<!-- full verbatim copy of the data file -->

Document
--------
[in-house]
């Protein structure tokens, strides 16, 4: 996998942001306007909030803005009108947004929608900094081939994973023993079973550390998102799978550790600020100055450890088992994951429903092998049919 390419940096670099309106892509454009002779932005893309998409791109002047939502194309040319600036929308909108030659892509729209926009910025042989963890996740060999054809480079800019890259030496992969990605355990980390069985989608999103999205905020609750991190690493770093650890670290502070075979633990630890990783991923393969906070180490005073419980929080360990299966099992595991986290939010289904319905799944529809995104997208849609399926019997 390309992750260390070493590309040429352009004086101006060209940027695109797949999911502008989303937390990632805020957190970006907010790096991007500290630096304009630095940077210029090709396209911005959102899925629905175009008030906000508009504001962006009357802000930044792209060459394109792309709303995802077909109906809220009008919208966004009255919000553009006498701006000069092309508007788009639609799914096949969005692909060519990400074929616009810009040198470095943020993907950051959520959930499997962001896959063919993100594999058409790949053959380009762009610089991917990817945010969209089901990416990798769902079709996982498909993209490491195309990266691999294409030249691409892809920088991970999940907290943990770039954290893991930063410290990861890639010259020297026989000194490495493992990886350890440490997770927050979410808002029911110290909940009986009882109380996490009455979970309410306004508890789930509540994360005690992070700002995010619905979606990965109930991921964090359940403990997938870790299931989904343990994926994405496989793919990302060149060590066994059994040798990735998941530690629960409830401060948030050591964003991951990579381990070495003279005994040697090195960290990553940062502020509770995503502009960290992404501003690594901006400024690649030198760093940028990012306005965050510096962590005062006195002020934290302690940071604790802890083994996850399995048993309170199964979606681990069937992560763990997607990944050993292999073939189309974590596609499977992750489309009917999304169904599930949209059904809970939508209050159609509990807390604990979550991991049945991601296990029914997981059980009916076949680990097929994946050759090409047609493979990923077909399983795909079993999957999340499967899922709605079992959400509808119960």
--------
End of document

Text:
[in-house]
């Protein structure tokens, strides 16, 4: 996998942001306007909030803005009108947004929608900094081939994973023993079973550390998102799978550790600020100055450890088992994951429903092998049919 390419940096670099309106892509454009002779932005893309998409791109002047939502194309040319600036929308909108030659892509729209926009910025042989963890996740060999054809480079800019890259030496992969990605355990980390069985989608999103999205905020609750991190690493770093650890670290502070075979633990630890990783991923393969906070180490005073419980929080360990299966099992595991986290939010289904319905799944529809995104997208849609399926019997 390309992750260390070493590309040429352009004086101006060209940027695109797949999911502008989303937390990632805020957190970006907010790096991007500290630096304009630095940077210029090709396209911005959102899925629905175009008030906000508009504001962006009357802000930044792209060459394109792309709303995802077909109906809220009008919208966004009255919000553009006498701006000069092309508007788009639609799914096949969005692909060519990400074929616009810009040198470095943020993907950051959520959930499997962001896959063919993100594999058409790949053959380009762009610089991917990817945010969209089901990416990798769902079709996982498909993209490491195309990266691999294409030249691409892809920088991970999940907290943990770039954290893991930063410290990861890639010259020297026989000194490495493992990886350890440490997770927050979410808002029911110290909940009986009882109380996490009455979970309410306004508890789930509540994360005690992070700002995010619905979606990965109930991921964090359940403990997938870790299931989904343990994926994405496989793919990302060149060590066994059994040798990735998941530690629960409830401060948030050591964003991951990579381990070495003279005994040697090195960290990553940062502020509770995503502009960290992404501003690594901006400024690649030198760093940028990012306005965050510096962590005062006195002020934290302690940071604790802890083994996850399995048993309170199964979606681990069937992560763990997607990944050993292999073939189309974590596609499977992750489309009917999304169904599930949209059904809970939508209050159609509990807390604990979550991991049945991601296990029914997981059980009916076949680990097929994946050759090409047609493979990923077909399983795909079993999957999340499967899922709605079992959400509808119960």